It is well known that old peo­ple – old peo­ple like me – re­quire less sleep

Bray People - - OPINION - with David Medcalf med­der­s­me­

300, 299, 298, 297……… 233, 231, 230, 229…

It is not work­ing. Some­one sug­gested the other day on the ra­dio that count­ing back­wards, down from 300, is a great way of in­duc­ing sleep. Much more ef­fec­tive than count­ing sheep and much health­ier than reach­ing for the anti-in­som­nia pills, the pro­gramme pre­sen­ter was in­formed by his ex­pert guest. And I cer­tainly have found this handy tip of great as­sis­tance at night as a way of ban­ish­ing all thought of the day’s in­ci­dents and ar­gu­ments on the way to the Land of Nod.

…189, 188, 186. Hold on, missed one there. Drat. Bet­ter start again. 300, 299, 298, 297………

Un­for­tu­nately, the method has proven of no ben­e­fit what­ever when at­tempt­ing to re­turn to slum­ber after wak­ing be­fore sched­ule in the morn­ings. The alarm clock is show­ing 4.37 a.m., far too soon to con­tem­plate ris­ing, yet I find my­self un­able to lapse back into a state of un­con­scious­ness as the num­bers jumble and jan­gle and jump around in­side my frus­trated head. …235, 235, 235. Agh, what’s next? 222, 221, 211… Hermione sleeps on serenely through my toss­ing and turn­ing, later show­ing scant sym­pa­thy over the break­fast mar­malade.

‘You are old,’ she states baldly when I run my lat­est symp­tom past her. ‘What else do you ex­pect? It is well known that old peo­ple – old peo­ple like you - re­quire less sleep at nights, though they some­times make up for it with a snooze in the af­ter­noons.’

Dear, de­lec­ta­ble, spring-chicken Hermione is way wide of the mark there for I am at my very ra­zor sharpest after lunch. Ex­cept, of course, on the odd oc­ca­sion when she plies me with a glass of chilled white wine to ac­com­pany the mid-day ham with mus­tard sand­wich.

I never drank wine at mid-day when I was one of the young peo­ple, but it is quite pos­si­ble that the prac­tice would have had the same so­porific ef­fect back then, so that proves ab­so­lutely noth­ing. Any­way, the early wake-ups are prob­a­bly the mer­est pass­ing phase, in­duced by a com­bi­na­tion of bright sum­mer sun­rises and flimsy cur­tains.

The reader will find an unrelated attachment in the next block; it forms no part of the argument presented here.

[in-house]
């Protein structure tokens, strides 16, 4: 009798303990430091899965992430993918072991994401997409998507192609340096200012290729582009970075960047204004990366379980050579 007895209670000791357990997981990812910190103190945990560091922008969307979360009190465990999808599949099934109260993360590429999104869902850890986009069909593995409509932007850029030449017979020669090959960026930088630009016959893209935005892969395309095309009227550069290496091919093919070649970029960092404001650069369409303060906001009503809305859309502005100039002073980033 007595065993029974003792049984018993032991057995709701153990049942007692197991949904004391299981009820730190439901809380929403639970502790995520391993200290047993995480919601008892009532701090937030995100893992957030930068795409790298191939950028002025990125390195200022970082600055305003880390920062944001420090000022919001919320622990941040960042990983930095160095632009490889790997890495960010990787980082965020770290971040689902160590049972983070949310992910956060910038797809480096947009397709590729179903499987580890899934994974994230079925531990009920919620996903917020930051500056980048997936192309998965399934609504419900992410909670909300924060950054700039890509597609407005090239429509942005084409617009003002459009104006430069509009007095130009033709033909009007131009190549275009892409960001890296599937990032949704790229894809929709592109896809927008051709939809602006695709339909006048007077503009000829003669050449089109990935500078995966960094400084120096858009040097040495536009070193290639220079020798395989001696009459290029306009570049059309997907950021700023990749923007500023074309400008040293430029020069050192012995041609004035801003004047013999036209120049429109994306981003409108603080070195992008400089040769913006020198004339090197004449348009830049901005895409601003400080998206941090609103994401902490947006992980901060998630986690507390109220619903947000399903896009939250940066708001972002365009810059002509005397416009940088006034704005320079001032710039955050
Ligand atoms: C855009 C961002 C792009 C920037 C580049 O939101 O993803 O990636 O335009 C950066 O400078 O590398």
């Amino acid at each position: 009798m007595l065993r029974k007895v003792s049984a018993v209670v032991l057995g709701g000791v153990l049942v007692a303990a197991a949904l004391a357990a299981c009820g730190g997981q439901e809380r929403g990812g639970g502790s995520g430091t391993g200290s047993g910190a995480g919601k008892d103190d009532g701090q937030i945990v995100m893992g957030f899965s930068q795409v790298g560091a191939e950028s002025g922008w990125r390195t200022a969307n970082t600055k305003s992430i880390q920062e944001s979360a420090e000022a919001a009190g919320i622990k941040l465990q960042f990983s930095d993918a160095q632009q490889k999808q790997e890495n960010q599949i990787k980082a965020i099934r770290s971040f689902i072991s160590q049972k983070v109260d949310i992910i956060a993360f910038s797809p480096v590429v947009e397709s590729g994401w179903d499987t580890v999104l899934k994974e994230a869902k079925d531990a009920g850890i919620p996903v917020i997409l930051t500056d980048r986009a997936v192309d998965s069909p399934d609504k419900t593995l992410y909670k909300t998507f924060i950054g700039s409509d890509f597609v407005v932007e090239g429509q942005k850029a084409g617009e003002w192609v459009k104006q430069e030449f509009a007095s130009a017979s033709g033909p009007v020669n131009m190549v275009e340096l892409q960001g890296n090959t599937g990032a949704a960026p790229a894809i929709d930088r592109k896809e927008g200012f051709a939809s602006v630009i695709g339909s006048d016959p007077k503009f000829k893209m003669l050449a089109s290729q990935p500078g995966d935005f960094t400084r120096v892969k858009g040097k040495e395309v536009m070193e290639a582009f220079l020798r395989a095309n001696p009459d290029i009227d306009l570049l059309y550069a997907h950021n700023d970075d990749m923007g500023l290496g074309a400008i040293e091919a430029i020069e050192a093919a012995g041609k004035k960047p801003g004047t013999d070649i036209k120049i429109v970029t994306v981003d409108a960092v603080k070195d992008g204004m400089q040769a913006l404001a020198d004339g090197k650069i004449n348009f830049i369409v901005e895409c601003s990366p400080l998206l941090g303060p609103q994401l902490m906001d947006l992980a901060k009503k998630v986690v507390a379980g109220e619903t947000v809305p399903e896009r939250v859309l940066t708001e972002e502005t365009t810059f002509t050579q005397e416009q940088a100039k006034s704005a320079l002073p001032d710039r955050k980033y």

The beloved is quite cor­rect on the other hand when she sug­gests that the pass­ing of the years does re­sult in changes, for that can­not be de­nied.

Some of those changes are phys­i­cal. To put it in sport­ing terms, old peo­ple like me must recog­nise that that they are no longer ca­pa­ble of reach­ing the green on any of the par fives in two shots. They must learn to use the rest when play­ing those awk­ward snooker shots rather than sprawl­ing across the ta­ble like an over ea­ger lover, with one toe in ten­u­ous con­tact with the ground.

Then some of the changes are re­fusal-to-change changes, if that makes sense. The mind which was once open to all man­ner of styles and in­flu­ences be­comes stuck in its own lit­tle fox-hole. For ex­am­ple, it is a mat­ter of un­shake­able be­lief that the charts of 1967 marked a peak in the qual­ity of pop mu­sic which will never be sur­passed – and don’t try to tell me any dif­fer­ent. Please do not at­tempt to point out that the mu­si­cal tide which washed in so many clas­sics from The Bea­tles and Stones to Tom Jones also gave us Whistling Jack Smith and the not so im­mor­tal ‘I Was Kaiser Bill’s Bat­man’.

And then there are the men­tal changes. It seems that the brain is like a pint glass. It has a lim­ited ca­pac­ity. Fill the brain be­yond the lim­its and it will over­flow. The prob­lem is that there is no con­trol over what is re­tained and what comes drib­bling over the side of the glass when limit has been reached. So, I have no difficulty re­call­ing the lyrics of ‘Whiter Shade of Pale’, just in case I may some­day be called upon to per­form the song in pub­lic – some­thing which has not hap­pened in close to half a cen­tury.

Yet I had to ask a UCD fan the other day to re­mind me was who scored the goal for the stu­dent side in the cup fi­nal of 1984 against Sham­rock Rovers – cen­tre half Ken O’Do­herty. Of course.

Com­ing up to date, I find my­self look­ing with fur­rowed brow into the fridge and won­der­ing what I am sup­posed to be fetch­ing be­fore sit­ting back at the ta­ble to curse the fact that my tea is black.

176, 175, 174…ZZZ, ZZZ, zzz.

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